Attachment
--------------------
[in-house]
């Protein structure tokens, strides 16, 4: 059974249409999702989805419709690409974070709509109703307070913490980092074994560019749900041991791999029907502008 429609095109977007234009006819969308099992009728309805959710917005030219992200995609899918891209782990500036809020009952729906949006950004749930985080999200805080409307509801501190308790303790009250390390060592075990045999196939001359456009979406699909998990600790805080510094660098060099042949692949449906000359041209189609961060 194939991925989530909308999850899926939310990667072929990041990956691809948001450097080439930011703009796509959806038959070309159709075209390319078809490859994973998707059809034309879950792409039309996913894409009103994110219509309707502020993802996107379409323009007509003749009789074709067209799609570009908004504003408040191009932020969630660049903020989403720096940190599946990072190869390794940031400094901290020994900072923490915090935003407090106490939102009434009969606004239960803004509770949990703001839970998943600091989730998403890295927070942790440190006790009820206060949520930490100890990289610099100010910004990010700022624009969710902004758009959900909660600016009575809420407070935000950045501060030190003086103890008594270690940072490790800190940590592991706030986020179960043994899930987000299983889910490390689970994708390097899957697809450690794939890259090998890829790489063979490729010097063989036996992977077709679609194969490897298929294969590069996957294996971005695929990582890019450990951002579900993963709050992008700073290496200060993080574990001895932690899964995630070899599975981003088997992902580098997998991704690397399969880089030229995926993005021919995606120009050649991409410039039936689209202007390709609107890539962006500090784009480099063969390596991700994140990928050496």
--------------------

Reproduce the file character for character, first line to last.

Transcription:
[in-house]
């Protein structure tokens, strides 16, 4: 059974249409999702989805419709690409974070709509109703307070913490980092074994560019749900041991791999029907502008 429609095109977007234009006819969308099992009728309805959710917005030219992200995609899918891209782990500036809020009952729906949006950004749930985080999200805080409307509801501190308790303790009250390390060592075990045999196939001359456009979406699909998990600790805080510094660098060099042949692949449906000359041209189609961060 194939991925989530909308999850899926939310990667072929990041990956691809948001450097080439930011703009796509959806038959070309159709075209390319078809490859994973998707059809034309879950792409039309996913894409009103994110219509309707502020993802996107379409323009007509003749009789074709067209799609570009908004504003408040191009932020969630660049903020989403720096940190599946990072190869390794940031400094901290020994900072923490915090935003407090106490939102009434009969606004239960803004509770949990703001839970998943600091989730998403890295927070942790440190006790009820206060949520930490100890990289610099100010910004990010700022624009969710902004758009959900909660600016009575809420407070935000950045501060030190003086103890008594270690940072490790800190940590592991706030986020179960043994899930987000299983889910490390689970994708390097899957697809450690794939890259090998890829790489063979490729010097063989036996992977077709679609194969490897298929294969590069996957294996971005695929990582890019450990951002579900993963709050992008700073290496200060993080574990001895932690899964995630070899599975981003088997992902580098997998991704690397399969880089030229995926993005021919995606120009050649991409410039039936689209202007390709609107890539962006500090784009480099063969390596991700994140990928050496």